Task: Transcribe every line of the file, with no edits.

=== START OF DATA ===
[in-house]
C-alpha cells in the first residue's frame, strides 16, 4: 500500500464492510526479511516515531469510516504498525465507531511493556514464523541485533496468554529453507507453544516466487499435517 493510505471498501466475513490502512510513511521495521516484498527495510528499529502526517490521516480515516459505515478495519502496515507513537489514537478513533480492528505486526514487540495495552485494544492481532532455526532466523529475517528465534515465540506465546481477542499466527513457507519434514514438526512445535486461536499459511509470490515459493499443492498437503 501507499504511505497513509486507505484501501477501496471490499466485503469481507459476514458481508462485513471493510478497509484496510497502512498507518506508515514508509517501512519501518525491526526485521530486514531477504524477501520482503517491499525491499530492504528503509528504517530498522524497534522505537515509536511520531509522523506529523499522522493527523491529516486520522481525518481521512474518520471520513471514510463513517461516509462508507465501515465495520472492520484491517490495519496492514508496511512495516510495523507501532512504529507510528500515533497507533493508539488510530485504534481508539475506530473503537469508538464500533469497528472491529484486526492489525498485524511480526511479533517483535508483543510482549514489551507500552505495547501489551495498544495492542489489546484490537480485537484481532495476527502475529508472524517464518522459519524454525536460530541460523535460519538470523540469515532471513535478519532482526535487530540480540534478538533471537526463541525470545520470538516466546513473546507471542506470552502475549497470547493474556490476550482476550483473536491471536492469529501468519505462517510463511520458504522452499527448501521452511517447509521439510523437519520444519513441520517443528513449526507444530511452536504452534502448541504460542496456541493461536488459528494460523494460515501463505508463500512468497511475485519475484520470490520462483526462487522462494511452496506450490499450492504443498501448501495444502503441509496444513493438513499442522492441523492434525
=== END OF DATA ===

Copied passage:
[in-house]
C-alpha cells in the first residue's frame, strides 16, 4: 500500500464492510526479511516515531469510516504498525465507531511493556514464523541485533496468554529453507507453544516466487499435517 493510505471498501466475513490502512510513511521495521516484498527495510528499529502526517490521516480515516459505515478495519502496515507513537489514537478513533480492528505486526514487540495495552485494544492481532532455526532466523529475517528465534515465540506465546481477542499466527513457507519434514514438526512445535486461536499459511509470490515459493499443492498437503 501507499504511505497513509486507505484501501477501496471490499466485503469481507459476514458481508462485513471493510478497509484496510497502512498507518506508515514508509517501512519501518525491526526485521530486514531477504524477501520482503517491499525491499530492504528503509528504517530498522524497534522505537515509536511520531509522523506529523499522522493527523491529516486520522481525518481521512474518520471520513471514510463513517461516509462508507465501515465495520472492520484491517490495519496492514508496511512495516510495523507501532512504529507510528500515533497507533493508539488510530485504534481508539475506530473503537469508538464500533469497528472491529484486526492489525498485524511480526511479533517483535508483543510482549514489551507500552505495547501489551495498544495492542489489546484490537480485537484481532495476527502475529508472524517464518522459519524454525536460530541460523535460519538470523540469515532471513535478519532482526535487530540480540534478538533471537526463541525470545520470538516466546513473546507471542506470552502475549497470547493474556490476550482476550483473536491471536492469529501468519505462517510463511520458504522452499527448501521452511517447509521439510523437519520444519513441520517443528513449526507444530511452536504452534502448541504460542496456541493461536488459528494460523494460515501463505508463500512468497511475485519475484520470490520462483526462487522462494511452496506450490499450492504443498501448501495444502503441509496444513493438513499442522492441523492434525